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The Writing Seed

The botanical name of the “writing seed” eludes me, but it was sown deep into the soil of my soul. Mrs. Phenow, my third-grade teacher at Johnson Elementary School, planted the seed in September 1955. It began with the dreaded back-to-school writing assignment, “How I Spent My Summer Vacation.”

I wrote about how I spend every summer vacation – tent camping with my cousins. Oh, I could have written about melt-in-your-mouth s’mores; rainbow trout flashing their bright colors as they taunted us, revealing their presence while refusing our bait; counting stars in the Milky Way; being lost with my Ricky Ricardo, Jr. doll on Stonewall Peak – all tales that would have made interesting reading. Instead, I chose to write a suspenseful drama about how a friendly camp raccoon frightened the daylights out of my uncle Sid, almost sending him and my cousins scurrying down the mountain for the safety of home.

It was a cute little non-fiction saga that delighted Mrs. Phenow. She made a huge deal of it when my mom and dad came to the parent-teacher conference. It was prominently displayed on the bulletin board next to a raccoon picture for “Back-to-School” Night. It was the only time in my academic career my work ever received any special recognition. I loved it. “I think someday you should be a writer,” my teacher said when she handed me back my paper. In my heart I knew, someday, when I grew up, I would be a writer.

Mrs. Phenow finally allowed me to bring my little masterpiece home. I read and reread it so many times I think, even now, sixty-eight years later, with little thought, I could recite it.

Over the years, I nurtured my sleepy writing seed, the one planted by Mrs. Phenow; feeding my love for words and reading volumes of Nancy Drew, Laura Ingalls Wilder, the Classics and as an adult my favorite authors; James Herriot, Erma Bombeck, Jan Karon, Frank Peretti, and Alexander McCall Smith. It was common for me to be reading three books at a time while living an interesting life and collecting enough personal stories to compete with the “Naked City.” But this was the age of the typewriter and I had inherited my father’s tremors. Every time my shaking fingers struck a wrong key, I had to rip the paper from the carriage and begin again. I sat in frustration amidst balled-up crumpled papers while discouragement set in.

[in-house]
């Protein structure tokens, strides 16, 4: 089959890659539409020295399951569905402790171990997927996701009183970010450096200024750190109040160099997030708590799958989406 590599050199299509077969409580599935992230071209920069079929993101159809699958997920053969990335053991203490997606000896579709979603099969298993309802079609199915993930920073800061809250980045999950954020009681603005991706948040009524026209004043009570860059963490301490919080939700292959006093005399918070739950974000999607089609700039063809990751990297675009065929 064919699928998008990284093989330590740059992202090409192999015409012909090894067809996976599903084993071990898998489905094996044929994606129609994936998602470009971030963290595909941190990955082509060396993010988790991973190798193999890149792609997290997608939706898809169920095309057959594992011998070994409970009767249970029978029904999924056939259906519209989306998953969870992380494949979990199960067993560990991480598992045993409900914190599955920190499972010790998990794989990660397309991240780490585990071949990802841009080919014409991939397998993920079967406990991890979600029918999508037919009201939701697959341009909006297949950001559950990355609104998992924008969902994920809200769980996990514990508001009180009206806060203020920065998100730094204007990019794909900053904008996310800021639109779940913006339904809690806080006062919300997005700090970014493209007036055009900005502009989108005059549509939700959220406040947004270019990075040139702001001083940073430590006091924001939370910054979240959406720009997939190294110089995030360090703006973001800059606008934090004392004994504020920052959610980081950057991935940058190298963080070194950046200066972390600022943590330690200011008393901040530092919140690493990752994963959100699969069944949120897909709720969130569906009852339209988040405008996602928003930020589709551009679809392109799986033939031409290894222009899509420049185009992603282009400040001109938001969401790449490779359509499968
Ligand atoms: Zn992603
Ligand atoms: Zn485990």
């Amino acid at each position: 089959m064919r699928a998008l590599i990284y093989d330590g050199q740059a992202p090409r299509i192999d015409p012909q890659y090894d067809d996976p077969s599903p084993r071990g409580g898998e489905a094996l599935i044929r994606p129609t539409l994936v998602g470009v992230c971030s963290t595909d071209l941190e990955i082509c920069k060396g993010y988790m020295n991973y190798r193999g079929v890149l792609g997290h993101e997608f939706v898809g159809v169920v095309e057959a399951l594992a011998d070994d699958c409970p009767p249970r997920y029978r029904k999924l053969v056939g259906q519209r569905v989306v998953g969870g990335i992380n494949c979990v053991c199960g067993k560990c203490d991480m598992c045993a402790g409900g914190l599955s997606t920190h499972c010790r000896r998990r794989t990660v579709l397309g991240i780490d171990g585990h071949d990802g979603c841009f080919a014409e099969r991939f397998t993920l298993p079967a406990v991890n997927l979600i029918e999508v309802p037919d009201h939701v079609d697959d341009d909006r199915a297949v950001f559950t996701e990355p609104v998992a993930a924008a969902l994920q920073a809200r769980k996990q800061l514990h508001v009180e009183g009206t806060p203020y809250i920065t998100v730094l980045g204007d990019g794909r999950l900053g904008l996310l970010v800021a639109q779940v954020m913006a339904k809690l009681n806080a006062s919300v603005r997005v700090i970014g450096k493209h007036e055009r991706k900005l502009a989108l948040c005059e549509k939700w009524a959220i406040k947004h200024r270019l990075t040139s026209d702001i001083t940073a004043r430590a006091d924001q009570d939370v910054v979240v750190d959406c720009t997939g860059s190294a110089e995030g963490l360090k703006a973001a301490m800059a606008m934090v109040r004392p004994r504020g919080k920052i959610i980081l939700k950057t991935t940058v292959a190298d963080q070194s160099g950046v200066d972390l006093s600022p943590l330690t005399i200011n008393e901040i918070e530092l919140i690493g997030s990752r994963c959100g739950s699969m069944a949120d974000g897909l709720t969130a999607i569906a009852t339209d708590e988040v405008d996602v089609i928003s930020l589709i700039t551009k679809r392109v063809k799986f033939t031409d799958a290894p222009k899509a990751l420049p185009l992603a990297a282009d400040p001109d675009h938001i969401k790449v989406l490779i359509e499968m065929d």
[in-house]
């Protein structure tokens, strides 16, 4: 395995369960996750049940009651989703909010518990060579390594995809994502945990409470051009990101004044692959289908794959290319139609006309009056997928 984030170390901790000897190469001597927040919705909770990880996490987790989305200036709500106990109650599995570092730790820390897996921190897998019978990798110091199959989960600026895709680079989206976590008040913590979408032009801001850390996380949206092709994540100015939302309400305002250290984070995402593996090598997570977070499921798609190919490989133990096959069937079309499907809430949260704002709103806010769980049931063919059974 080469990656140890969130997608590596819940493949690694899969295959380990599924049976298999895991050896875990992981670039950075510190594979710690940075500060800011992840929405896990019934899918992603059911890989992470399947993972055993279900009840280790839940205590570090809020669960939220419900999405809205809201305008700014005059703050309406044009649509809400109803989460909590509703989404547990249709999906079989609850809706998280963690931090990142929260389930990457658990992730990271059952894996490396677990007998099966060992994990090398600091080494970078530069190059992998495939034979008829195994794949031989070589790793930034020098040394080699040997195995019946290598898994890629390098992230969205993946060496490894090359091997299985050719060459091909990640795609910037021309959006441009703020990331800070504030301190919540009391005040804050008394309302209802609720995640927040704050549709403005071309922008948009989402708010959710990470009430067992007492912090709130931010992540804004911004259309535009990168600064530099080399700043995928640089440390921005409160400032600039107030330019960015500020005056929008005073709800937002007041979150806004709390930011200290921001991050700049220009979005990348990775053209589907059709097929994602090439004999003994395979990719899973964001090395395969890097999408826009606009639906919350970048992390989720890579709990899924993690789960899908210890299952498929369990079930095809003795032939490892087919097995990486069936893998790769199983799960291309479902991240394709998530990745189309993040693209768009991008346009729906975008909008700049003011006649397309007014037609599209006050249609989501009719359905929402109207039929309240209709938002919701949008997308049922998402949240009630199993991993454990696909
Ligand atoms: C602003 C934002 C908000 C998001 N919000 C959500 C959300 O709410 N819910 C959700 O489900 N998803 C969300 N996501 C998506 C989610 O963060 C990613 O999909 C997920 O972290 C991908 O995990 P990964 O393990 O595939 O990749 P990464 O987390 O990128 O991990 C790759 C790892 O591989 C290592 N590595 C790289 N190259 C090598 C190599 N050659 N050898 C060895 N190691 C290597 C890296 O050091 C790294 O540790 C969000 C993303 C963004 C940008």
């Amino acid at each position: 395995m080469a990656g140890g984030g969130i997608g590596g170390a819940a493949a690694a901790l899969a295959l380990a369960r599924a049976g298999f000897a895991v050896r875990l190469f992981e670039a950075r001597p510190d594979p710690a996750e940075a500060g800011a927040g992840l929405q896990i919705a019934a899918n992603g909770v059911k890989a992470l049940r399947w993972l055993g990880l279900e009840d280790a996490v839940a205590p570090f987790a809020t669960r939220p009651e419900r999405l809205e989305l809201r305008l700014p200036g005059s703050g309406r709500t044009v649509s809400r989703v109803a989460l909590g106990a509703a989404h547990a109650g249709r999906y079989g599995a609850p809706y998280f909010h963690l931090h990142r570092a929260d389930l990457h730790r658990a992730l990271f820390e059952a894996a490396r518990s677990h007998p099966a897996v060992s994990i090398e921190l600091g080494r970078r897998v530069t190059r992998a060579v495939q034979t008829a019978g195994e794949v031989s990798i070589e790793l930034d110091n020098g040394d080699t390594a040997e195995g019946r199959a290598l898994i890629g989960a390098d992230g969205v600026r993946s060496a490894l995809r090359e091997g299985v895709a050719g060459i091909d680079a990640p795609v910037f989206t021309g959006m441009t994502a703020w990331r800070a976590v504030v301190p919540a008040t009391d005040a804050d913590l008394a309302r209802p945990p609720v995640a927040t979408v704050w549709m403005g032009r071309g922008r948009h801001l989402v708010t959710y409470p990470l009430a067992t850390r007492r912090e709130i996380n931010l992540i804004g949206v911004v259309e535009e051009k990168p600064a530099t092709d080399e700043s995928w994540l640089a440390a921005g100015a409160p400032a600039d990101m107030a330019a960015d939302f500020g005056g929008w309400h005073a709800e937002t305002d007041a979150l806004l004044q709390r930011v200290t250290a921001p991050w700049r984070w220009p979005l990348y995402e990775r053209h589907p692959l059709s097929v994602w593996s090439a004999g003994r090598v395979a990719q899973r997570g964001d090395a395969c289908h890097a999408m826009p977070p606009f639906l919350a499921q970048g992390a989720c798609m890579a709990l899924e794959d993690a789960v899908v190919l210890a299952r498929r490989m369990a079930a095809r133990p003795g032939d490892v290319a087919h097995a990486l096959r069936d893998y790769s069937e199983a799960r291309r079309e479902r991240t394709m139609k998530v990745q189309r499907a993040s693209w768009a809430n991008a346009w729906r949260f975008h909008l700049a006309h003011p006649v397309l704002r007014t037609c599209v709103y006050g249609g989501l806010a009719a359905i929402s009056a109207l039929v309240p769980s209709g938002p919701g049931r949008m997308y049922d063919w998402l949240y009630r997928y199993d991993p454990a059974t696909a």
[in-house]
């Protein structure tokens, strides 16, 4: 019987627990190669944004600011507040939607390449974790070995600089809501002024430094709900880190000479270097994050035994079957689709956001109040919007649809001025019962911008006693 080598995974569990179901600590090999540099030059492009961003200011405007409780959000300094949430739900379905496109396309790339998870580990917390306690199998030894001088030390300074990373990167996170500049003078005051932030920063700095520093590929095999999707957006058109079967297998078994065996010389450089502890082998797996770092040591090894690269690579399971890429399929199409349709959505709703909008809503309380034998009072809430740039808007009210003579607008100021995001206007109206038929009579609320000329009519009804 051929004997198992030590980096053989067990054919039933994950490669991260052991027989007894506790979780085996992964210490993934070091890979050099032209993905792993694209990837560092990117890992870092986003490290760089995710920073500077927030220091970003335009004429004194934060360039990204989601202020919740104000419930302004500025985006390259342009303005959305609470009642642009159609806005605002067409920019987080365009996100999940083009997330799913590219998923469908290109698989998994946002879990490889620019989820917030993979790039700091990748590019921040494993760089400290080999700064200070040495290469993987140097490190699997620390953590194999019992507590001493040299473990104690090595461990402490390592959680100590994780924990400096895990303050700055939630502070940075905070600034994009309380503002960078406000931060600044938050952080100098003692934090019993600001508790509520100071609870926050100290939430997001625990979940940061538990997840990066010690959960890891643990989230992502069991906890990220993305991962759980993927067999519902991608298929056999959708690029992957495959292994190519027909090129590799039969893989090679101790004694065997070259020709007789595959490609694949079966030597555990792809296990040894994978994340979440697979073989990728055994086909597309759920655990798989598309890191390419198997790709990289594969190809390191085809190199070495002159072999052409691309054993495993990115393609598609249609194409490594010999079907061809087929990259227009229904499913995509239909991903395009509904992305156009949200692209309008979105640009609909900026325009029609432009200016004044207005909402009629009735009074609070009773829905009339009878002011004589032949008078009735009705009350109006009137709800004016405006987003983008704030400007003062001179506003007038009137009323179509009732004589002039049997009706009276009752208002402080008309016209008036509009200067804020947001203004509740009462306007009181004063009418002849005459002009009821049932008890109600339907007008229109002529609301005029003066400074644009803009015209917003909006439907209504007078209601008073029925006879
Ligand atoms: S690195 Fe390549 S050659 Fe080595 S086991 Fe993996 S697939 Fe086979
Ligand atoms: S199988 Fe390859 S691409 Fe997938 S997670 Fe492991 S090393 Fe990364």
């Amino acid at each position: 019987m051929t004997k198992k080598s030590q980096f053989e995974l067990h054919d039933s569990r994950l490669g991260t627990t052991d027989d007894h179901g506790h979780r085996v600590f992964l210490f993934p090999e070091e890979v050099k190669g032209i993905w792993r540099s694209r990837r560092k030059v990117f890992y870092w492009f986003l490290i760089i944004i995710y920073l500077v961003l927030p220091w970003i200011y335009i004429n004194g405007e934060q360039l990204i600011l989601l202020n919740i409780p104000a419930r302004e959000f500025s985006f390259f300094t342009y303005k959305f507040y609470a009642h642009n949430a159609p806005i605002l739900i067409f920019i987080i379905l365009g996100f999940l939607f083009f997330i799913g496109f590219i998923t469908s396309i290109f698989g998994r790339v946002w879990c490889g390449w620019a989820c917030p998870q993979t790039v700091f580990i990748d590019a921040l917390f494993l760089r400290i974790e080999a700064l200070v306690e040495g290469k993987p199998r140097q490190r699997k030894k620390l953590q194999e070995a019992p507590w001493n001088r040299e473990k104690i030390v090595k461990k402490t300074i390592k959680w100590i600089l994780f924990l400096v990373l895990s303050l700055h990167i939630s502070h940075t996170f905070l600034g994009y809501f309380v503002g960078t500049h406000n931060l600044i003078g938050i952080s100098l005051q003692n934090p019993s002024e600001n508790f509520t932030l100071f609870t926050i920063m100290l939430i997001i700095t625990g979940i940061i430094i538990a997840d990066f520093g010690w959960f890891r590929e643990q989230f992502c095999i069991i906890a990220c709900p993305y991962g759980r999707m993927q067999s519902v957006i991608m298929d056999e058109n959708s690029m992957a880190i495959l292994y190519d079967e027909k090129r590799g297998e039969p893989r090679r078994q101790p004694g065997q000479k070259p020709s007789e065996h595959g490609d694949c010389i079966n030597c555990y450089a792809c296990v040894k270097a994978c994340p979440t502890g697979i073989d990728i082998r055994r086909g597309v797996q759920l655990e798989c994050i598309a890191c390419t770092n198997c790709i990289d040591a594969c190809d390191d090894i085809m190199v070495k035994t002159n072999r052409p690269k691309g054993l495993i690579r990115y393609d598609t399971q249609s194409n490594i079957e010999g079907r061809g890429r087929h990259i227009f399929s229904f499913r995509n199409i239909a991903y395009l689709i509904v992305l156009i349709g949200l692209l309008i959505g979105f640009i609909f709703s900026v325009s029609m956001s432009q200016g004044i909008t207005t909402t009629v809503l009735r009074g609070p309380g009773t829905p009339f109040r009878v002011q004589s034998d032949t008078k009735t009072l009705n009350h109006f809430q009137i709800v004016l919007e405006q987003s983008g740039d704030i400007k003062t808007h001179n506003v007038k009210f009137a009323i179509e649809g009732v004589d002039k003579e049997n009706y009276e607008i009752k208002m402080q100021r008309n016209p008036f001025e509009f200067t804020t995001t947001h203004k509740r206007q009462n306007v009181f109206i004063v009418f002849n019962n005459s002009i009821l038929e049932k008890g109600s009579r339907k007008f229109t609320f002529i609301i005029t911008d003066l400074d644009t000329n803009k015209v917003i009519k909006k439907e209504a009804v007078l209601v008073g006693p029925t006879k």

When computers became available, I began typing my stories on a PC in my den. I found helpful medical treatment for the tremors. Still, making numerous mistakes, I formed a relationship with the “delete” key. Writing made me feel good. It made people laugh. Sometimes cry.

If you would get off your lazy backside you could be the next Erma Bombeck,” my dad said to me one day. Maybe, he, too, remembered Mrs. Phenow’s writing seed. Did Daddy really think so? Would someone pay for my writing? How would that happen?

In 2008, I sold a story to Chicken Soup for the Soul. A fluke, I thought. My father passed away two months before the book was released. I continued to write. One year later, my mother passed away. Shortly after her death, my sister, Amy, and I were notified that mother had a small life insurance policy that would be split between us. Believe me, if Daddy had known about this insurance policy, he would have found some way to cash it in, spending the money on a piece of ground where the pine trees grew thick and as “straight as toothpicks.” I decided my parents would want me to use the money to improve my writing skills. I enrolled in the Christian Writers Guild Apprentice and Journeyman programs where I worked with mentors who encouraged me to submit my work and set lofty standards for the quality of my writing.

Since, I have been published many times. I say my genre is inspirational non-fiction, but as my father predicted, humor has become my niche. People say I write like Erma Bombeck. (Amy used her share of the inheritance to pursue a dream of her own – photography.) I didn’t think anybody would care about what I had to write, but Mrs. Phenow did all those long years ago.

Even after nearly seventy years, with a little water and fertilizer, dormant seeds can still germinate and produce beautiful blossoms. Sometimes, like with seeds planted in the soil, we must dig around in the dirt a bit and make way for the sprouts to break forth. Mrs. Phenow planted the seed. She left the digging, watering, and nurturing up to me.


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